Question 1: Gaston County – Whether to approve $75 million in general obligation bonds to aid transportation work. Borrowing would be used to cover improvements to benefit public transportation. A portion of the funds—$15 million-$20 million—would cover street and road repairs and resurfacing. Another $20 million would be applied for intersection improvements. Additionally, $18 million would be used to cover the city of Gastonia’s share for improvements on Interstate 85. PASSED
Question 1: Berkeley County – Would extend collection of a penny sales tax for transportation for another seven years. The tax is estimated to raise up to $600 million for road widening and resurfacing, and other projects countywide. Projects include implementing the second phase of widening U.S. Highway 176 from two to four lanes. PASSED
Question 1: Dorchester County—Whether to continue the collection of a penny sales tax for transportation work. Tax renewal is estimated to raise up to $735 million over 15 years for highways, roads, streets, bridges, mass transit systems, and other transportation-related facilities. Projects include improvements to the Orangeburg Loop and U.S. Highway 78. PASSED
Proposition A: Brazos County – Whether to approve a $100=million transportation bond for projects around Bryan and College Station. There are eight projects identified to aid roads and bridges. Approval authorizes an additional motor vehicle registration fee. Money would also come from the Bryan-College Station Metropolitan Planning Organization and the Texas Department of Transportation. PASSED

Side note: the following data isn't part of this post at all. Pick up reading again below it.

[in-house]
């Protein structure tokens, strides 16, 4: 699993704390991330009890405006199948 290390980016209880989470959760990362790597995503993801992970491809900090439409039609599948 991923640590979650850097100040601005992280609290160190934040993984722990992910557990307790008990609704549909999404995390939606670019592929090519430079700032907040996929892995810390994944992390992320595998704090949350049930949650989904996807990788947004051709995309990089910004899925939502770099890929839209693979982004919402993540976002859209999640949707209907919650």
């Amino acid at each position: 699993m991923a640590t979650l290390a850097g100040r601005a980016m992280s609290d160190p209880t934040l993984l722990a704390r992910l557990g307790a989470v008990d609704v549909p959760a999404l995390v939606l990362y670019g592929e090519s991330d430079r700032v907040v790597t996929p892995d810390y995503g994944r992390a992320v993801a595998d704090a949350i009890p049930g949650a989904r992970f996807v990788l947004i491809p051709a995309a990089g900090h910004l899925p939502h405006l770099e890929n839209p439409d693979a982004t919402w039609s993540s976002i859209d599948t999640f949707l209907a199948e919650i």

Proposition A: Denton County—Would authorize general obligation bonds totaling $650 million to be used over the next decade to construct, improve, repair and maintain roads, bridges and highways. Included would be city, state and county streets, roads, highways and bridges. PASSED
Proposition B: Harris County – Whether to tap bonds to pay for $900 million in transportation work. The transportation bond includes $400 million for road work. Another $400 million would be allotted to improve street drainage around the county. Additionally, $50 million will be directed to improve turn lanes, intersections and crosswalks. Multimodal transportation projects would receive $50 million. PASSED
Compiled by CIC, ARTBA and with research from Land Line Magazine, a trucking industry’s source for information pertaining to state legislative affairs.